Indeed Steve, as we discussed before, modern evangelicalism is essentially a "baptised" enlightment worldview, with a dosis of pelagianism and a dosis of gnosticism thrown in - see my post on "When Simon met Pelagius"...

philjohnson said...


As one who has grown up in Australian evangelicalism I can "feel your pain" over the Biola document. I think that the overwhelming majority of evangelicals know next-to-nothing about Orthodoxy, and there is some simplistic thinking in various evangelicals corridors that typecasts Orthodoxy as Catholicism minus the Pope!

I would be inclined to say that the Biola document represents a particular position inside the US evangelical household. Biola (originally the Bible Institute of Los Angeles) was set up by the preacher-scholar Reuben Archer Torrey. It is within the dispensationalist tradition of evangelical thinking.

While it has some very well educated faculty members there (e.g. Craig Hazen in religious studies/apologetics, William Lane Craig in philosophy of religion), it has its own eccentricities too (e.g. faculty and students alike sign a pledge stating they will refrain from various kinds of activities - smoking, drinking alcohol, etc - that are left over hang-ups from a much earlier era of fundamentalism).

In other words not all American evangelicals (let alone evangelicals elsewhere) would necessarily agree with the Biola document on Orthodoxy.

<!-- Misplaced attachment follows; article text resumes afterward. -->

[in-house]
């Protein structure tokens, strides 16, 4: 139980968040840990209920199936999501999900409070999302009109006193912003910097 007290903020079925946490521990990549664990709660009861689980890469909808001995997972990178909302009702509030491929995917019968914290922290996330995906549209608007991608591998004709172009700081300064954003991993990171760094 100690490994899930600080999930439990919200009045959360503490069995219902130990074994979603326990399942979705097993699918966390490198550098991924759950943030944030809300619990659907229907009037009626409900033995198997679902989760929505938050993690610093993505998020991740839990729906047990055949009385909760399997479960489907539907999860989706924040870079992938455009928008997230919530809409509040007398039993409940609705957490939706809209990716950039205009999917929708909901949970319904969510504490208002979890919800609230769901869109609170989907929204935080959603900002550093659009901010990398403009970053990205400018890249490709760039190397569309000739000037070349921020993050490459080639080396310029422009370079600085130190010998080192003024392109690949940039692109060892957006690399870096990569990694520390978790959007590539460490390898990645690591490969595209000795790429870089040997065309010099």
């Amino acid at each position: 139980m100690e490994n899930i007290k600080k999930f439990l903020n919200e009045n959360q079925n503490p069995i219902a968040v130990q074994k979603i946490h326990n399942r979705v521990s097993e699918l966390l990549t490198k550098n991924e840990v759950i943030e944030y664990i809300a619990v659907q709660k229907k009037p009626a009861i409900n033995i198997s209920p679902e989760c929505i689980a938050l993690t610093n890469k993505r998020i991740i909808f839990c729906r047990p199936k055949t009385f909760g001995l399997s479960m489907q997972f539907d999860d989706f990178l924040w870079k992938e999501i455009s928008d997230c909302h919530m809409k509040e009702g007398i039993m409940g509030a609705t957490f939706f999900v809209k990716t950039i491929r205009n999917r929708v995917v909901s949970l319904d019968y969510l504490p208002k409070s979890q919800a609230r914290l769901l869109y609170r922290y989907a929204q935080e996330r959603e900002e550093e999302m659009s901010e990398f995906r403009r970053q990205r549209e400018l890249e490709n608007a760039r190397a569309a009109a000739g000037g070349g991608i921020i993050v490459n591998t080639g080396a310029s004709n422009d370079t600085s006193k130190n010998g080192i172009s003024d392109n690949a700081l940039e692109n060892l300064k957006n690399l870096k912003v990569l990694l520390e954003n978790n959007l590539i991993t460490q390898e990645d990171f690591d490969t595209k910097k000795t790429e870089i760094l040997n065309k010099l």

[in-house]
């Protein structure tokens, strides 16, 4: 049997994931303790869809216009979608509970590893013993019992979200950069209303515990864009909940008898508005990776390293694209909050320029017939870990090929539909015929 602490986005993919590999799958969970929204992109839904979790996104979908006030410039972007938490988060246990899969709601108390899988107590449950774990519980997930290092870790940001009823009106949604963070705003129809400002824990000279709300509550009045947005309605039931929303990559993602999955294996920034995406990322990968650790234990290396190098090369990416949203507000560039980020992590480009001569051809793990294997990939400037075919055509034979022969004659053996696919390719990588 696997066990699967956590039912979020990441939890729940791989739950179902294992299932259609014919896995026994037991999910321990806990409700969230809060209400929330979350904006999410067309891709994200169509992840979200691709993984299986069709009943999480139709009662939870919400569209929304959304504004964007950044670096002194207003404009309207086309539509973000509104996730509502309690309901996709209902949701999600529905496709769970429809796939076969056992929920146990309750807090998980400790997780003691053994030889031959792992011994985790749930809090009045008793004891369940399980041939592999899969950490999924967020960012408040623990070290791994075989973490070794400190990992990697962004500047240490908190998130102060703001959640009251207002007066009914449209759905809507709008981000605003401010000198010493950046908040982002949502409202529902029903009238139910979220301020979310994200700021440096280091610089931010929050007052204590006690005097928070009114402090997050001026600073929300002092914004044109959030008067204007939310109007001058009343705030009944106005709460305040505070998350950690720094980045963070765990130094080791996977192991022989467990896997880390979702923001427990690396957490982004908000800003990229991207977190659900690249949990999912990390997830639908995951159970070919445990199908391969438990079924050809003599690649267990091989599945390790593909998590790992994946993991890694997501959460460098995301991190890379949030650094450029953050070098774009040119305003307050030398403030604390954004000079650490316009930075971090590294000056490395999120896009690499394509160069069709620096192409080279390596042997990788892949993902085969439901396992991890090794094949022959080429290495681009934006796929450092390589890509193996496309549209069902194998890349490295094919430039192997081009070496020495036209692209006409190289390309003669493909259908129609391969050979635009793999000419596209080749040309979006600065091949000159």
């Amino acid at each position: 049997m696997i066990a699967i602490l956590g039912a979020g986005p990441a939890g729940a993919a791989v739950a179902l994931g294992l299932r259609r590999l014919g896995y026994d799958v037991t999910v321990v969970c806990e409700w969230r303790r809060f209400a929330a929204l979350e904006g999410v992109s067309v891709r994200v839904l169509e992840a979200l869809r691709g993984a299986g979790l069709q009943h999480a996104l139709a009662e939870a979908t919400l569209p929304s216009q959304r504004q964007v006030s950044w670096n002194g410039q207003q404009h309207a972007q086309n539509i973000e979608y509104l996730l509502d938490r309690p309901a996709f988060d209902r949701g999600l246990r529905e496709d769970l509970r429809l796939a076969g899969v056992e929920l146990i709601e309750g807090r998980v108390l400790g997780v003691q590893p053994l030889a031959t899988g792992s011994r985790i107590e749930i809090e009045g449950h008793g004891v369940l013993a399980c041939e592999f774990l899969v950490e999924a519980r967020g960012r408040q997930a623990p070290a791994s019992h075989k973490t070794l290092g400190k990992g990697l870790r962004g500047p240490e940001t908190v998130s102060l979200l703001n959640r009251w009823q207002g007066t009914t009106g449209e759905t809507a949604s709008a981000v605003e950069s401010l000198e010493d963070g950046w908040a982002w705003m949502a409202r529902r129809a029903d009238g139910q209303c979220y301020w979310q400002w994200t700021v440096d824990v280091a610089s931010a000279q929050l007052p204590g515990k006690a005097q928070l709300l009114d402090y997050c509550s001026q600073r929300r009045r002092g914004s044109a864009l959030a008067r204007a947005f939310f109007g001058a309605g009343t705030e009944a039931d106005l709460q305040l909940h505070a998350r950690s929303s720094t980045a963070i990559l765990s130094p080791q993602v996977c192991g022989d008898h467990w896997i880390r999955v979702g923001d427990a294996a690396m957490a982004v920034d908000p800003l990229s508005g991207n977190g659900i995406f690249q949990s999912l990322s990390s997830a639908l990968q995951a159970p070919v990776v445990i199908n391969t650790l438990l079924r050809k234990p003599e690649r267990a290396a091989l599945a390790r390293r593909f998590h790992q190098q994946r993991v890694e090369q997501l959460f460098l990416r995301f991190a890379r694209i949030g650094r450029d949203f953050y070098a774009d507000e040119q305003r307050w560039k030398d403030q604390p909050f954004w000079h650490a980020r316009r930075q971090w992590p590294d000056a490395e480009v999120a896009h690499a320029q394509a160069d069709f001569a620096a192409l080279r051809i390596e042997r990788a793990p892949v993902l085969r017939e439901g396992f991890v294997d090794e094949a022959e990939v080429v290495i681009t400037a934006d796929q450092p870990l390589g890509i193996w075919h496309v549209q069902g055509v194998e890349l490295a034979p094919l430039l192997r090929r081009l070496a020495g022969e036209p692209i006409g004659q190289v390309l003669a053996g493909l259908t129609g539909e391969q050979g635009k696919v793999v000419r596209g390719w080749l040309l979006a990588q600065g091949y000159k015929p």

Quite apart from the obvious historical-geographical circumstances that have kept much of Orthodoxy "far away" or obscured from view among evangelicals, there is the problem of evangelicals who rarely make a conscientious effort to walk outside the boundaries of the culture to become acquainted first-hand with Orthodox churches.

An exception to this is Amos Yong the Pentecostal scholar who takes his students along to attend an Orthodox church service as a compulsory part of their coursework.

Another key issue is found in the strong heritage in evangelical circles to want to define and test everything in doctrinal terms (but here meaning the doctrinal dialect spoken and known among evangelicals). So when encounter other religions (Buddhism, Islam, New Age etc) the tendency is to define religion in terms of static unchanging doctrine and drafting up a comparative chart based on categories like "doctrine of God" "doctrine of Christ", "doctrine of salvation" and showing how the other group is disqualified.